Speakers in a series of webinars organized by the South Asian Network on Economic Modeling, or Sanem, underscored the need for more inclusive policies for developing countries to resolve the problems created by COVID-19 pandemic.
They made the call during the webinars held over three days under the banner of the Sanem International Development Conference (SIDC) 2020, where the overarching theme this year was fittingly “COVID-19 and Development Challenges."
“Closing borders is not the solution to the pandemic for developing countries as borders are crossed informally. So, more inclusive policy is needed,” said Eleanor Wiseman, PhD student of Development Economics at the renowned University of California, Berkeley in USA, presenting a keynote paper on “Trade, corruption and COVID-19: Evidence from small-scale traders in Kenya.”
A total of 24 papers by researchers from different countries, on the themes of macroeconomic challenges, international trade, public health, and health care services, education, labour market, employment, remittances, migration, poverty, inequality, and social protection, concerning the COVID-19 Pandemic, were presented in the conference.
The convener of the conference and Executive Director of SANEM Professor Selim Raihan said, “There are reasons to be skeptical about the effectiveness of restrictions in curbing people’s mobility in LDCs. Capacity of the state and people’s compliance have to be taken into account in this regard.”
Dr Dushni Weerakoon, Executive Director, Institute of Policy Studies of Sri Lanka, said, "We are still in the process of understanding the transmission channels of the effects of COVID-19 since the impact began with supply side shocks and rapidly changed into stronger demand side shocks.”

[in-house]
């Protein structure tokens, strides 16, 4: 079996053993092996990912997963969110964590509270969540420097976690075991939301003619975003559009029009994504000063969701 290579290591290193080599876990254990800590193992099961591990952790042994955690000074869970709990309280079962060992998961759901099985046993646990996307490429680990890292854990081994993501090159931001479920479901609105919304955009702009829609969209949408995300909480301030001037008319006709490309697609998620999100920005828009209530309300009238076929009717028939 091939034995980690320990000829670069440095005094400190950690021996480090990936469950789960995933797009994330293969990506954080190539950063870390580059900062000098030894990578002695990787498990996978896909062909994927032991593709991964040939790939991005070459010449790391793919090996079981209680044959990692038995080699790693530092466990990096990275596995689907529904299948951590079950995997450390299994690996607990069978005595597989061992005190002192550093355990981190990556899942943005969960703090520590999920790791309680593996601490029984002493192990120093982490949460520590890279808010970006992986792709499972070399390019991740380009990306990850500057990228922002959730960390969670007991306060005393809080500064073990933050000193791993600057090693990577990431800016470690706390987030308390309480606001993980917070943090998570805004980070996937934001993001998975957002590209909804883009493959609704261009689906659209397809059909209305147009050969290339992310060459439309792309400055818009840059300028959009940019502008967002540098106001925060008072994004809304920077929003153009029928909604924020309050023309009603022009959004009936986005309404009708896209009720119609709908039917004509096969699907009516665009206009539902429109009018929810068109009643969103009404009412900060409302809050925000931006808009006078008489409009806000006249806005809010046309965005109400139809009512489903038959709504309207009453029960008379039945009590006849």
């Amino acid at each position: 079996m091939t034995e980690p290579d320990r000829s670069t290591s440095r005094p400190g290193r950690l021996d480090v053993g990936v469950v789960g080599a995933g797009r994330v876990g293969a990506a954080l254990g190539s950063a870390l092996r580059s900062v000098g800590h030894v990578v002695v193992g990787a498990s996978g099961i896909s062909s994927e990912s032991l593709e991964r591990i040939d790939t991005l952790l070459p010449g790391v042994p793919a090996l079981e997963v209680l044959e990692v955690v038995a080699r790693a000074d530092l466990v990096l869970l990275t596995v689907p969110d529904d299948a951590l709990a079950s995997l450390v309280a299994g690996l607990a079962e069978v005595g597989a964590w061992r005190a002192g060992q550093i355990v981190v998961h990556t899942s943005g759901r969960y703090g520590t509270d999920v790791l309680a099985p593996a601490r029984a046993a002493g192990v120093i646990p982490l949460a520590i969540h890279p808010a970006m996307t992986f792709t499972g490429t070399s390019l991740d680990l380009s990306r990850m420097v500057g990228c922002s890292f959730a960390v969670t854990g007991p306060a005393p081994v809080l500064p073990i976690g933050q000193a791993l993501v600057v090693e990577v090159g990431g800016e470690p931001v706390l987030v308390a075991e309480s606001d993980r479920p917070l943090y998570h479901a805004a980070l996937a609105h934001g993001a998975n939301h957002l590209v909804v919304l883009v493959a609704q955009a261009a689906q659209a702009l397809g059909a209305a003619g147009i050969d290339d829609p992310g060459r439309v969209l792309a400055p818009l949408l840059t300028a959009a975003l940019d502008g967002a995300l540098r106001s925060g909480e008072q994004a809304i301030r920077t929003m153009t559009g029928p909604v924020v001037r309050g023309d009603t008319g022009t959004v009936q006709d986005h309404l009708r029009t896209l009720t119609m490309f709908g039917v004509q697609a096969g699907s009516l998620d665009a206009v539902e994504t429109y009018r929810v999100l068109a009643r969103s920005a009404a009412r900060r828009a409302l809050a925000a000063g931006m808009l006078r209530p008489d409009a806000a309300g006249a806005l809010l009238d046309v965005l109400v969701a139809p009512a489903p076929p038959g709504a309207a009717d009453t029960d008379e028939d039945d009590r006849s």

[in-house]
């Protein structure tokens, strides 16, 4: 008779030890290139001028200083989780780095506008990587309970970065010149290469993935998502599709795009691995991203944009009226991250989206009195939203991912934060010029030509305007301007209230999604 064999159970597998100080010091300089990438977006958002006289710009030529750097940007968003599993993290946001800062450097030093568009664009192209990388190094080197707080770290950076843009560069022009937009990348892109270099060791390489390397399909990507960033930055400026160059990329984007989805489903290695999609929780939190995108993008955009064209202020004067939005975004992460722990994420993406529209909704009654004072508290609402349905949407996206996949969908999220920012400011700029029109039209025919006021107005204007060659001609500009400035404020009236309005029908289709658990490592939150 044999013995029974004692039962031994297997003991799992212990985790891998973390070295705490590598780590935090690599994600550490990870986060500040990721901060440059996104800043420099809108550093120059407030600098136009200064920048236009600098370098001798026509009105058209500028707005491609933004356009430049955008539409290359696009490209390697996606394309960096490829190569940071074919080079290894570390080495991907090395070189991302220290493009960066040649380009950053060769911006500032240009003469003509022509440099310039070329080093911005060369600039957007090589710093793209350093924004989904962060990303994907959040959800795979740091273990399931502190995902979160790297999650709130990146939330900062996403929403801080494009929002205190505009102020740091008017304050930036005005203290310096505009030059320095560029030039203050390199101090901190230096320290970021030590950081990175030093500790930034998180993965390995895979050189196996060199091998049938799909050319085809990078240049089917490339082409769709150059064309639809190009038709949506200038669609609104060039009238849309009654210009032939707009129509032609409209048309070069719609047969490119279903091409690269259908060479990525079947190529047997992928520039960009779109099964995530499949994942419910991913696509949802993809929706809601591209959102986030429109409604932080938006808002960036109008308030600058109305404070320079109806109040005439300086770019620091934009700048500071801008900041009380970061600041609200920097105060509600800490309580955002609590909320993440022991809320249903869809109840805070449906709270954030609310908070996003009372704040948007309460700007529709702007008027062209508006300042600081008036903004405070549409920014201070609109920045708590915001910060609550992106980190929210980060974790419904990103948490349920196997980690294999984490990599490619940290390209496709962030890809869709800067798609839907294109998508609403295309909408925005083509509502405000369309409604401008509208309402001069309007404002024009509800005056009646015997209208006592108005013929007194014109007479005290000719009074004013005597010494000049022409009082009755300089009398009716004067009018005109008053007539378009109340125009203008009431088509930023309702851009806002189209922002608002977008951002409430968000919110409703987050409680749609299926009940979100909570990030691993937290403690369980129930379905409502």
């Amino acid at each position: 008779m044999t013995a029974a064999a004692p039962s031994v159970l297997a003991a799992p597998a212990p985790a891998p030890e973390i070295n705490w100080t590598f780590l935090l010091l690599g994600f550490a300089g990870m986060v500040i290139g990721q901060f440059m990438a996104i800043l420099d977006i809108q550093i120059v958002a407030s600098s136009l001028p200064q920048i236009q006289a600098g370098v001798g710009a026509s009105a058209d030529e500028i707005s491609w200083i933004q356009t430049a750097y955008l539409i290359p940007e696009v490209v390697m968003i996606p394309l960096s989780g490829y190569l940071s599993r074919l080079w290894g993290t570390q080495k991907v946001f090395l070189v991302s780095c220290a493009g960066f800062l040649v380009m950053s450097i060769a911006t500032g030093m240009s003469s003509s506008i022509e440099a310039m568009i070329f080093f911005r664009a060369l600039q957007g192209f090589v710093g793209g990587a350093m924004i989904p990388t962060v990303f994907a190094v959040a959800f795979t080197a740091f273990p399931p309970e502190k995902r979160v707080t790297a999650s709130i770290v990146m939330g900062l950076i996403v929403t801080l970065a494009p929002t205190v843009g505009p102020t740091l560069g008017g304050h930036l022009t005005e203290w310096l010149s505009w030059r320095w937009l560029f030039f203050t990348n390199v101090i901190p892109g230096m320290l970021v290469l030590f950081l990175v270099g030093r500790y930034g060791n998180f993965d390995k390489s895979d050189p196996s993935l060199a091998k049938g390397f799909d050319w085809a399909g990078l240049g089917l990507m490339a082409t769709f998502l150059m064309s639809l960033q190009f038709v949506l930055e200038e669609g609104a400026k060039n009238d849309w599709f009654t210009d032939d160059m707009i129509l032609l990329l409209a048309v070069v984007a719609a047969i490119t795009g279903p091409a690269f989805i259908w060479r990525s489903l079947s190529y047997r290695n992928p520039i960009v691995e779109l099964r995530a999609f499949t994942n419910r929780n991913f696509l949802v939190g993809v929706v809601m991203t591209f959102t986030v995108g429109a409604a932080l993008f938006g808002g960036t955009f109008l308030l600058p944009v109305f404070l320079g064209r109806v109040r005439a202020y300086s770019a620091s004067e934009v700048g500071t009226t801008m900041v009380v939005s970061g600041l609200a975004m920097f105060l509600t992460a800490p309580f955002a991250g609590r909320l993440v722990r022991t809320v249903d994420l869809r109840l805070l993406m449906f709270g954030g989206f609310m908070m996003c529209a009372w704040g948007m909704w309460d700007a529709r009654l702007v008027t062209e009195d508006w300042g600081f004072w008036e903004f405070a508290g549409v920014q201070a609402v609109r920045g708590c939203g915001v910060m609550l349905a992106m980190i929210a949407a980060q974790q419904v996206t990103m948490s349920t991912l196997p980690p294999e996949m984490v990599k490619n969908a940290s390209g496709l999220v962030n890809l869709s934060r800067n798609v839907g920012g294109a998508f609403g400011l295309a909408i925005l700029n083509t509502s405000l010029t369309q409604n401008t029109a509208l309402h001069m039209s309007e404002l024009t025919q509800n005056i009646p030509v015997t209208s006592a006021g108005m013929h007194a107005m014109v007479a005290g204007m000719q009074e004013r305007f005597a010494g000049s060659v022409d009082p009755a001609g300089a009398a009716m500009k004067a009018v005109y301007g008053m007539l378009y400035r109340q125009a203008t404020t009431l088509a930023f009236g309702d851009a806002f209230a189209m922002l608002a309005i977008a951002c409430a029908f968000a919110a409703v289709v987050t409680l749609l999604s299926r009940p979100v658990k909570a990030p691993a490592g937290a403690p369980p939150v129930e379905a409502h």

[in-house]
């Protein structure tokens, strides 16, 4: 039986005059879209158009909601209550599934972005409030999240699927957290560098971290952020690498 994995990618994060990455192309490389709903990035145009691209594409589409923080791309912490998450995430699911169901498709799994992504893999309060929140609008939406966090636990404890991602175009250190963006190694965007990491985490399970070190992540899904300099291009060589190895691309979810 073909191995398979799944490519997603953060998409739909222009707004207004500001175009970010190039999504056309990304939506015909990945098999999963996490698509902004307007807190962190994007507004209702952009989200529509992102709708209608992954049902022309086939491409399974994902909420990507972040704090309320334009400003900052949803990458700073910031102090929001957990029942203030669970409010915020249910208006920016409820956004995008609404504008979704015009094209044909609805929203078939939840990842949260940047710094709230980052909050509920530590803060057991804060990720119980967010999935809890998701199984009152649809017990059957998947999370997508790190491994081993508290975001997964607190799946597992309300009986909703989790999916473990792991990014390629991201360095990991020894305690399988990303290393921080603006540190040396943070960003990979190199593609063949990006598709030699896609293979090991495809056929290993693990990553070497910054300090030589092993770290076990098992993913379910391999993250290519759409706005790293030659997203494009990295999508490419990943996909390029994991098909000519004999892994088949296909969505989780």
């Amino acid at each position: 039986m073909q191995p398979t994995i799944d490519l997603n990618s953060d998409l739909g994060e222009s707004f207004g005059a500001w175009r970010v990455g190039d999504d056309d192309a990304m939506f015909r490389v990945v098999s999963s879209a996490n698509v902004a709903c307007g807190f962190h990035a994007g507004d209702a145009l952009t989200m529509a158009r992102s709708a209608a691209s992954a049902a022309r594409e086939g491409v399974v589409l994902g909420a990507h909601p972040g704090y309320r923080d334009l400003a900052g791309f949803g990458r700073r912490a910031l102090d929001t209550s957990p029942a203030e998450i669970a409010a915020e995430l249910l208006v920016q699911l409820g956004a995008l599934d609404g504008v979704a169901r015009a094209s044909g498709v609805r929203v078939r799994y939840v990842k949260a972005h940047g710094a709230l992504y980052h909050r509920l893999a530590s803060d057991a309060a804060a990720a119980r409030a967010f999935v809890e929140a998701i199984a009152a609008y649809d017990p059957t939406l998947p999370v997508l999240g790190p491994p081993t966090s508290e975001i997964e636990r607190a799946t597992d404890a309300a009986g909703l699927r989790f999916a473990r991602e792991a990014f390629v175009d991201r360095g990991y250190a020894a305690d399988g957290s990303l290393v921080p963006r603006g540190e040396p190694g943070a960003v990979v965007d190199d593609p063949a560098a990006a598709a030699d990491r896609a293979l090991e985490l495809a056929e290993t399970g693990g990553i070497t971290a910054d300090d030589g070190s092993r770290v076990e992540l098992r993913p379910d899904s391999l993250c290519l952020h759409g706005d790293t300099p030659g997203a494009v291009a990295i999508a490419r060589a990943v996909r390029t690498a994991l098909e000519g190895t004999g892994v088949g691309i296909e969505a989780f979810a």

Dr M. A. Razzaque, Research Director of Policy Research Institute of Bangladesh, said, “As growth and private sectors have been hit hard, it is important to question the next source of investment for the domestic economy.”
Dr Selim Jahan, former Director of UNDP’s Human Development Report Office, UNDP, said, “It is important to realize how we can deal with the future institutional challenges with the institutions already in place.”
He also added the issues of transparency, accountability and trust are very much pertinent in dealing with the COVID-19 Pandemic, because this is not only a public health issue and it is an issue of political economy.
The last paper of the session, titled “Examining the economic impact of COVID-19 in India through daily electricity consumption and nighttime light intensity,” was presented by Dr Sebastian Franco-Bedoya, Research Analyst at the World Bank headquarters inWashington D.C, said electricity and nighttime light intensity can serve as proxy data for data of economic activities in India in near real time.
Dr Bazlul Haque Khondker, Professor of Economics at University of Dhaka said, “Due to lack of governance in health sectors of LDCs and developing countries, they might not be able to absorb additional inflow of funds, even if invested.”